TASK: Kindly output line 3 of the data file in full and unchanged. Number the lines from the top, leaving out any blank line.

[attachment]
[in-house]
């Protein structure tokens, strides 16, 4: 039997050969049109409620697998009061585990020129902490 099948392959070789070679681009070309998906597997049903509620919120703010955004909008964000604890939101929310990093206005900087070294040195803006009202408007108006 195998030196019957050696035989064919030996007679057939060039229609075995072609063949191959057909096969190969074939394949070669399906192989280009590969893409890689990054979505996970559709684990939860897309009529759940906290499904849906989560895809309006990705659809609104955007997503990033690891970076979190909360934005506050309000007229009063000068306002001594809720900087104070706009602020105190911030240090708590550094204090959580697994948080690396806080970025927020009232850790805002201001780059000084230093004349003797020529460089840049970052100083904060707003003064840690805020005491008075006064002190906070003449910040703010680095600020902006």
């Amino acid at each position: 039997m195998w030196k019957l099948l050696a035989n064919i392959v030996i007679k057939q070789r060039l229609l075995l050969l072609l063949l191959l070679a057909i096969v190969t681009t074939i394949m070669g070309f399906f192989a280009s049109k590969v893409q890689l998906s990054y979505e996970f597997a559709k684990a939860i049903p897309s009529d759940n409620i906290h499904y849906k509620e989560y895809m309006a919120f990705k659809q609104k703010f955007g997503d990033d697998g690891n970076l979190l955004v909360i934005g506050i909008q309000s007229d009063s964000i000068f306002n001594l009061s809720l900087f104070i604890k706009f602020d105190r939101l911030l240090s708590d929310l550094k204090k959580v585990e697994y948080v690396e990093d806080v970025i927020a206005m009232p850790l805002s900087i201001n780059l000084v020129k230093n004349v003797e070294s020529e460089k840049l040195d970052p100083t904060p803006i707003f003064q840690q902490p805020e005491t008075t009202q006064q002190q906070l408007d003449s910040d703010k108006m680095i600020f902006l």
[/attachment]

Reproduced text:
């Amino acid at each position: 039997m195998w030196k019957l099948l050696a035989n064919i392959v030996i007679k057939q070789r060039l229609l075995l050969l072609l063949l191959l070679a057909i096969v190969t681009t074939i394949m070669g070309f399906f192989a280009s049109k590969v893409q890689l998906s990054y979505e996970f597997a559709k684990a939860i049903p897309s009529d759940n409620i906290h499904y849906k509620e989560y895809m309006a919120f990705k659809q609104k703010f955007g997503d990033d697998g690891n970076l979190l955004v909360i934005g506050i909008q309000s007229d009063s964000i000068f306002n001594l009061s809720l900087f104070i604890k706009f602020d105190r939101l911030l240090s708590d929310l550094k204090k959580v585990e697994y948080v690396e990093d806080v970025i927020a206005m009232p850790l805002s900087i201001n780059l000084v020129k230093n004349v003797e070294s020529e460089k840049l040195d970052p100083t904060p803006i707003f003064q840690q902490p805020e005491t008075t009202q006064q002190q906070l408007d003449s910040d703010k108006m680095i600020f902006l």